I also think that this very point is what Sunfist was trying to explain: Reaction and awareness are two different things (the latter may be a highly evolved form of the first, but that's another matter), and confusing the two can lead to misunderstandings of consciousness.
 
  • #12
Originally posted by Mentat
I like your example, and I agree with everything you've said except for where you imply that memory might not be required at all. According to pretty much every theory of consciousness (and deducable from your own example), memory does indeed play a role(and a key role, at that) in conscious activity.

Well, I was just sort of covering my own back. I do think that memory is imporant, just not EVERY type of memory. In one of my psychology classes we studied a man who was incapable of making memories at all and had forgotten everything from his past. When he woke up every morning, he thought he had become conscious for the first time. Certainly this man is conscious though.

However, note that he had other types of memory. He knew the English language. He could read, conduct music, etc.
 
  • #13
Zantra
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conciousness is simply a state of being. Even reactionary is conciousness. THe difference between a plant's reactionary state and our state, is call sentience.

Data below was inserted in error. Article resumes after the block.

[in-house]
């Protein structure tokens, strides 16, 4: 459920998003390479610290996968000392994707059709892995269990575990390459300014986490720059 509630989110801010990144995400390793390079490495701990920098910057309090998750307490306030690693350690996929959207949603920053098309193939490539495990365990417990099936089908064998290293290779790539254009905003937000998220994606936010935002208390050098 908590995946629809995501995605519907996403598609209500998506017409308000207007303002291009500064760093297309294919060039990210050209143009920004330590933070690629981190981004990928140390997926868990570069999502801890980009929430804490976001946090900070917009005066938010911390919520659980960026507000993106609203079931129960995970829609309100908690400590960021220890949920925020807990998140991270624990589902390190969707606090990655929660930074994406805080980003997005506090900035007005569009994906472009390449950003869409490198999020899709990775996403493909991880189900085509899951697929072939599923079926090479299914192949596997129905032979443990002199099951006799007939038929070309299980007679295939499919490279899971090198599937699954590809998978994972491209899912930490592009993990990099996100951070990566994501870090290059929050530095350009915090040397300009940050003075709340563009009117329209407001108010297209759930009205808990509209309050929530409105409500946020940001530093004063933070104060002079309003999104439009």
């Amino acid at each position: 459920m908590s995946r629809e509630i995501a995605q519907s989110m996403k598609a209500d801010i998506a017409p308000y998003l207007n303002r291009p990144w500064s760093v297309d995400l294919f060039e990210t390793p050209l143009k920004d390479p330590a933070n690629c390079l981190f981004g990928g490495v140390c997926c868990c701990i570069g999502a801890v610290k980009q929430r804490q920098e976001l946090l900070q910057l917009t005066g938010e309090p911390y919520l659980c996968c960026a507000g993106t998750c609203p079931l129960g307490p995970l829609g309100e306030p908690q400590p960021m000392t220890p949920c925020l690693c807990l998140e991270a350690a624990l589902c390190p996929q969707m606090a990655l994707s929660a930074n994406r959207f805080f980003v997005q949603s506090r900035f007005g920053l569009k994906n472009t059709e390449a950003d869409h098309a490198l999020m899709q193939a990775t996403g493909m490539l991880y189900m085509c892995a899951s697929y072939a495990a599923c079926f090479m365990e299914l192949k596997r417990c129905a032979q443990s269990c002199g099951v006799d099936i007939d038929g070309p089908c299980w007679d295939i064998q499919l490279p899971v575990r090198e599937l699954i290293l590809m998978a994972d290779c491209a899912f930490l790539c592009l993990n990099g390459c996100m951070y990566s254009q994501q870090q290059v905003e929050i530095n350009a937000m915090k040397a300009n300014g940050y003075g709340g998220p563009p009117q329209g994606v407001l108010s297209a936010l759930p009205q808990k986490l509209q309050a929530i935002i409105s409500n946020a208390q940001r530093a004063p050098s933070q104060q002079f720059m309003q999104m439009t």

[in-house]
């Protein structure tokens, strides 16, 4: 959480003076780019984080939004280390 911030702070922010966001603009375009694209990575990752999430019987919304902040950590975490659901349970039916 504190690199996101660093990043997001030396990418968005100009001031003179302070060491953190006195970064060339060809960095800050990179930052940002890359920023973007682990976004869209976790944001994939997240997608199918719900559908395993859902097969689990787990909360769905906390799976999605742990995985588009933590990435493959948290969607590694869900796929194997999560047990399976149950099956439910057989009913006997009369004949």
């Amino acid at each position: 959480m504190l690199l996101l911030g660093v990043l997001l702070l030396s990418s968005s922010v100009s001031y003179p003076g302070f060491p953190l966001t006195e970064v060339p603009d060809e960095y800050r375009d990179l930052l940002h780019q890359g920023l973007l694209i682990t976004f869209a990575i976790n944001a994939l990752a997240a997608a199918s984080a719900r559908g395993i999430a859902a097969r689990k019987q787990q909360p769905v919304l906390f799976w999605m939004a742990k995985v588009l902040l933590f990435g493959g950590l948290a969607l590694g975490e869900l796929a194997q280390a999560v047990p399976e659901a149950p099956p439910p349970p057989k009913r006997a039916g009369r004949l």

• #14
Mentat
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Originally posted by Sunfist
Well, I was just sort of covering my own back. I do think that memory is imporant, just not EVERY type of memory. In one of my psychology classes we studied a man who was incapable of making memories at all and had forgotten everything from his past. When he woke up every morning, he thought he had become conscious for the first time. Certainly this man is conscious though.

However, note that he had other types of memory. He knew the English language. He could read, conduct music, etc.

So he had some long-term, and very-short-term, but not the usual short-term that helps us recall the previous day?
 
  • #15
Mentat
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Originally posted by Zantra
conciousness is simply a state of being. Even reactionary is conciousness. THe difference between a plant's reactionary state and our state, is call sentience.

I partially agree. The distinction between our higher consciousness, and lower forms of consciousness is sentience. However, purely reactionary actions cannot be (IMO) considered conscious, since the plant (for example) was never aware of the fact that anything happened, it just reacted.
 
  • #16
Iacchus32
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Originally posted by Mentat
I disagree. It has been known for quite some time that sudden reactions, such as responding to being stung, don't even take place in the brain, but in the spinal cord (they are only later processed in the brain). The brain is the center of consciousness, so I don't think that someone needs to be aware of having been stung in order to react.
And yet I think consciousness stems from the fact that we have the ability to react at all. Consciousness is everything about who we are, even down to the cellular level.


I also think that this very point is what Sunfist was trying to explain: Reaction and awareness are two different things (the latter may be a highly evolved form of the first, but that's another matter), and confusing the two can lead to misunderstandings of consciousness.